poetics, time, body disruption and marginally queer solutions

Tuesday, September 21, 2004

Poll: Majority back same-sex marriage

Minister of Ecclesiastical Affairs Tove Fergo has urged the Church of Denmark to heed the will of the people - a new PLS Rambøll survey finds a majority in favour of the right of gay couples to marry
55 percent of the Danish population supports the right of gay and lesbian couples to marry in the state-sponsored Lutheran church. 37 percent are opposed, and eight percent are undecided: this according to a new poll by Rambøll Management for daily newspaper Jyllands-Posten.

Ecclesiastical Affairs Minister Tove Fergo responded to news of the poll figures, encouraging the nation's bishops to consider public opinion in sanctioning same-sex marriages.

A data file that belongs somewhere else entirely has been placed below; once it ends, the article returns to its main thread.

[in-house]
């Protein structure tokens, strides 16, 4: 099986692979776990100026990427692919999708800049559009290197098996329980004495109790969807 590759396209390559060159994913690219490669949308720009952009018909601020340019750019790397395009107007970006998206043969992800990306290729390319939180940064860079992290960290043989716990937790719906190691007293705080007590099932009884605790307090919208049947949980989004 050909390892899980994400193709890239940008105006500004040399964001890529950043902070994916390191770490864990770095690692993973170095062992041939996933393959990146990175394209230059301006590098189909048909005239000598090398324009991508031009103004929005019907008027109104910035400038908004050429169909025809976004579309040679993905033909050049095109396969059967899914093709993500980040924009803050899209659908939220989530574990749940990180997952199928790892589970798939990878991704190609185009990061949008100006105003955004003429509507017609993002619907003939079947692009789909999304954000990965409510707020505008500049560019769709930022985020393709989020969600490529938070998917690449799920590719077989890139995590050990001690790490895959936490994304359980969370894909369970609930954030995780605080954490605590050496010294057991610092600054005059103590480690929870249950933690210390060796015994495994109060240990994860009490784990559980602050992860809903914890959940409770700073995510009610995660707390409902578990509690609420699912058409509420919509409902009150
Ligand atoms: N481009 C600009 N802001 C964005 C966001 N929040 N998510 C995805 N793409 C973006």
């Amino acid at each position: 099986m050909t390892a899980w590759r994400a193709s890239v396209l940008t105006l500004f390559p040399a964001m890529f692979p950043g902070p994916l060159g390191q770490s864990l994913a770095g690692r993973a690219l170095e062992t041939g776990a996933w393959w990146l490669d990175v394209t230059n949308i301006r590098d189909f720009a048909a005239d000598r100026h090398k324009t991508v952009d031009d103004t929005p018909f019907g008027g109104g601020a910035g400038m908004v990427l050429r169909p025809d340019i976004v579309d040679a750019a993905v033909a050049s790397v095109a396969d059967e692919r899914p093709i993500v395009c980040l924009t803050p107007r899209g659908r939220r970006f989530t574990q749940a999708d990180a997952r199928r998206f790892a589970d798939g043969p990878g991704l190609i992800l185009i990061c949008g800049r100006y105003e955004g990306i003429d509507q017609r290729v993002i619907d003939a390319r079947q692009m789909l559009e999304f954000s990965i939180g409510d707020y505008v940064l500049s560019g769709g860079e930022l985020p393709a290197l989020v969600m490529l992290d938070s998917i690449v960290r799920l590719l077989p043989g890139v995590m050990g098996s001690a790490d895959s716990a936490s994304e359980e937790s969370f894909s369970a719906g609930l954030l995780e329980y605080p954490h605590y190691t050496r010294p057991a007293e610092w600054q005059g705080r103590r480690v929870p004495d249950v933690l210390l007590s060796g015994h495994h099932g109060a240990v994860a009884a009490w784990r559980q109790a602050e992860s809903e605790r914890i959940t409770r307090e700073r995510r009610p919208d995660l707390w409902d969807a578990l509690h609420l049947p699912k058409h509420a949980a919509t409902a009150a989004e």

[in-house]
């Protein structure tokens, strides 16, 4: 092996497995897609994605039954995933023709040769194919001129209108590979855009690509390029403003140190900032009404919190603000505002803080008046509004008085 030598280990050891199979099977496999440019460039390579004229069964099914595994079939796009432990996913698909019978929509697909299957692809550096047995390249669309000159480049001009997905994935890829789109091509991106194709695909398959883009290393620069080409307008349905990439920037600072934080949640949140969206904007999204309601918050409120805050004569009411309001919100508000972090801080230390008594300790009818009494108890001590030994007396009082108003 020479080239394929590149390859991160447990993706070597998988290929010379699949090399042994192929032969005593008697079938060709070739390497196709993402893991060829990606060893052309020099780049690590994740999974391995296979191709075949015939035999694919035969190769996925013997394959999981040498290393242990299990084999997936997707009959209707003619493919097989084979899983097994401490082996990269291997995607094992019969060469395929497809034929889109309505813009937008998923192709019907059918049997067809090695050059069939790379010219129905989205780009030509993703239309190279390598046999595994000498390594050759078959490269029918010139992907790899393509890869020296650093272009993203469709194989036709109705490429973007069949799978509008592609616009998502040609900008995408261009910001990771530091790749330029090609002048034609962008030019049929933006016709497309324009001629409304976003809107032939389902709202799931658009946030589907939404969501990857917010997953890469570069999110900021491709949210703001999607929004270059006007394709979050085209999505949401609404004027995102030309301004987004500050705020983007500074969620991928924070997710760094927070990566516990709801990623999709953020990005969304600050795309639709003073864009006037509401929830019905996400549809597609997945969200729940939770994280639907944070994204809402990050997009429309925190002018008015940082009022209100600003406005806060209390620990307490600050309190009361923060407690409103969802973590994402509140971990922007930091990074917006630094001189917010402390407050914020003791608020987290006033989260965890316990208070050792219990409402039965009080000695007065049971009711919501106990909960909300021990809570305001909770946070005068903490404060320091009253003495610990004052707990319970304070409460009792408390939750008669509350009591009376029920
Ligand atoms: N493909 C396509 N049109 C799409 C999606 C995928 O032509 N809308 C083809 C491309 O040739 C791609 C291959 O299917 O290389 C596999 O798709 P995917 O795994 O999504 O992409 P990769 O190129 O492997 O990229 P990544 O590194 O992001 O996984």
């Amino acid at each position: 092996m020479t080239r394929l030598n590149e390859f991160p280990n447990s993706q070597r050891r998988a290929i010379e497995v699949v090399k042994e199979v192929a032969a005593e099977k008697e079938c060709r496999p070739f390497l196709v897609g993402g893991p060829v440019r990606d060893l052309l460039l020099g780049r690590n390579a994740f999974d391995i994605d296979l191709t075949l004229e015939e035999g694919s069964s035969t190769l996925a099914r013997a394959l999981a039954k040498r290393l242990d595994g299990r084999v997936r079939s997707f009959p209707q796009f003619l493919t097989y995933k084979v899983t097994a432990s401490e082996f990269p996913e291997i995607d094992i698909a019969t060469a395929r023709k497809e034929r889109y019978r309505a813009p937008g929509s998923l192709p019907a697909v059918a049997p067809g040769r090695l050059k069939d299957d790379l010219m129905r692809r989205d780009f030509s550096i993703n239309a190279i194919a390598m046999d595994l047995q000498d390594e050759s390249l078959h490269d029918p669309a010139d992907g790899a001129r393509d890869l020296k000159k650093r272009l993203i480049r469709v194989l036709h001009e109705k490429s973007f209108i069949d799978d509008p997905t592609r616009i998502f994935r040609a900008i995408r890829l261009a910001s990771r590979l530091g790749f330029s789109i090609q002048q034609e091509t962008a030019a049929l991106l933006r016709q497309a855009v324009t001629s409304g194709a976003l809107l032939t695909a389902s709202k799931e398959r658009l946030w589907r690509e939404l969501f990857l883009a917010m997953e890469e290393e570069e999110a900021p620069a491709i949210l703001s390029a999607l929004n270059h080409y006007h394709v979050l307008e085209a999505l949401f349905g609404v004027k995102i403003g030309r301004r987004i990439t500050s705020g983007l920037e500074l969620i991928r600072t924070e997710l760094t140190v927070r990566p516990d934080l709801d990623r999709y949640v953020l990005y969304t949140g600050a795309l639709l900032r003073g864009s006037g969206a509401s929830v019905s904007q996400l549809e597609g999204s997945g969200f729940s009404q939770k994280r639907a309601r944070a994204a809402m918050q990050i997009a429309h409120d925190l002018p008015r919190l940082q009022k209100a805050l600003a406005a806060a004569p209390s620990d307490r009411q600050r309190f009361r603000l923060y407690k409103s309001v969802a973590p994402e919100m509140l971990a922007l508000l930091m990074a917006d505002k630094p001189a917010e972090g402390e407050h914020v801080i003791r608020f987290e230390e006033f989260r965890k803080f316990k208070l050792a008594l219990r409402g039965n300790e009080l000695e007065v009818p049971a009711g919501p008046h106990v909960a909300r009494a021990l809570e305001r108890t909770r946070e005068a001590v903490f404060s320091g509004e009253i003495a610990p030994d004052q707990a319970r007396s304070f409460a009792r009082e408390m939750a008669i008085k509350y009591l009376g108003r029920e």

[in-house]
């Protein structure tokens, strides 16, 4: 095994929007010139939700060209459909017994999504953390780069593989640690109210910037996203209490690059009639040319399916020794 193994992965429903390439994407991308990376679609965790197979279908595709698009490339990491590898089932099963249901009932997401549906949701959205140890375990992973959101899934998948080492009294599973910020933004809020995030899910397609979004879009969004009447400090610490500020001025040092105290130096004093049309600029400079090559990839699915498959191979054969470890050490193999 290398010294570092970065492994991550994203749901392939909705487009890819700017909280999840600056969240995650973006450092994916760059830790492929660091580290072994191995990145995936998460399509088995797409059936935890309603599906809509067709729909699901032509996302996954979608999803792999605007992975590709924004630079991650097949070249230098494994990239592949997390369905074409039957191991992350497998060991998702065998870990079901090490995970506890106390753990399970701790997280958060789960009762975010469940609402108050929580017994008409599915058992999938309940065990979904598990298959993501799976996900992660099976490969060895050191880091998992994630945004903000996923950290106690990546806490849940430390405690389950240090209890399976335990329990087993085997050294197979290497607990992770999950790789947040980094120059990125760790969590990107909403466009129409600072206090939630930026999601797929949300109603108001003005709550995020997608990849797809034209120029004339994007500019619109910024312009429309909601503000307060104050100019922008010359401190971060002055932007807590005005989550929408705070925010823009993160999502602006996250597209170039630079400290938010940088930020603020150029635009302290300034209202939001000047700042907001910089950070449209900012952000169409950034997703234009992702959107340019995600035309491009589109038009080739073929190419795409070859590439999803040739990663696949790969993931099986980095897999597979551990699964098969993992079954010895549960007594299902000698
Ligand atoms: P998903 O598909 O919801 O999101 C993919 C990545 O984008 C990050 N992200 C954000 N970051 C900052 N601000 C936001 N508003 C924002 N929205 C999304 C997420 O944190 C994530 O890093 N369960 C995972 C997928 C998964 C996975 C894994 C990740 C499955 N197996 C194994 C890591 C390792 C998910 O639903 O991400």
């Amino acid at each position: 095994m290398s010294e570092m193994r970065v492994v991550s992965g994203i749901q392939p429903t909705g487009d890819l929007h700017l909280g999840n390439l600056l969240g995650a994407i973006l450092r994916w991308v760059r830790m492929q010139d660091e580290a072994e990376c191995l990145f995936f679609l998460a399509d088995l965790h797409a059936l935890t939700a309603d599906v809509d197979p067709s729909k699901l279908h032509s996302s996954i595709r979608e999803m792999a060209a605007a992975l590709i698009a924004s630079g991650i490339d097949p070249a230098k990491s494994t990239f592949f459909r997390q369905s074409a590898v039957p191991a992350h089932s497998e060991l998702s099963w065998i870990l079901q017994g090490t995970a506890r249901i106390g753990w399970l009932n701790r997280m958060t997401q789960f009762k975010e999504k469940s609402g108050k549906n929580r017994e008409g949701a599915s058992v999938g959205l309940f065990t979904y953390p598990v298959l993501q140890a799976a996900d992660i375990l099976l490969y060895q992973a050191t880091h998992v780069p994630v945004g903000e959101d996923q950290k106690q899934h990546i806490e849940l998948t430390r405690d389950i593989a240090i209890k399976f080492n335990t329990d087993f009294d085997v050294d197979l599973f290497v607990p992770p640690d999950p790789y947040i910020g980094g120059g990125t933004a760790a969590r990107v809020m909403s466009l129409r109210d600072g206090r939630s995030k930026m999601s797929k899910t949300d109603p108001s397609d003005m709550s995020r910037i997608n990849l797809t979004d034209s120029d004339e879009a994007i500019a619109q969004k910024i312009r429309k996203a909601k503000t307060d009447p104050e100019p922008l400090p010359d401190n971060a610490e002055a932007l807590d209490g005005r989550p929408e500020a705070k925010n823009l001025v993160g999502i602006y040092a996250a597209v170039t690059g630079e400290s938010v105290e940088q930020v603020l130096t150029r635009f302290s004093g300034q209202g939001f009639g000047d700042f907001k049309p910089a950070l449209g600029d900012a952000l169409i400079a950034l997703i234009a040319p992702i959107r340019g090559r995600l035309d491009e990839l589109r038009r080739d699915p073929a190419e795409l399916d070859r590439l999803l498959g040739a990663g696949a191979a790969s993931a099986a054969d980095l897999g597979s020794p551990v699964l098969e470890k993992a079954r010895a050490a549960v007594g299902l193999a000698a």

Comics Dan Aykroyd, Jim Belushi Accused Of Supporting Gay-Hate Singers
by Steph Smith Newscenter
Chicago Bureau

(Chicago, Illinois) Comedians Jim Belushi and Dan Aykroyd Monday were accused of supporting reggae music that calls for the murder of gays.

Jamaican singer Capleton is scheduled to perform at Chicago's House of Blues on Thursday. The Chicago Anti-Bashing Network, at a news conference outside the R&B club said that if the concert is not cancelled it will stage a demonstration on Thursday.


Film Promoting Gay-Straight Conversion Targets National Coming Out Day
by Ed Welch Newscenter
Los Angeles Bureau

(Los Angeles, California) A conservative Christian group is pushing to have a film promoting "gay conversion" shown in schools during National Coming Out Day next month.

The one-hour film profiles people who claim to have been transformed by faith into giving up homosexuality for a straight lifestyle.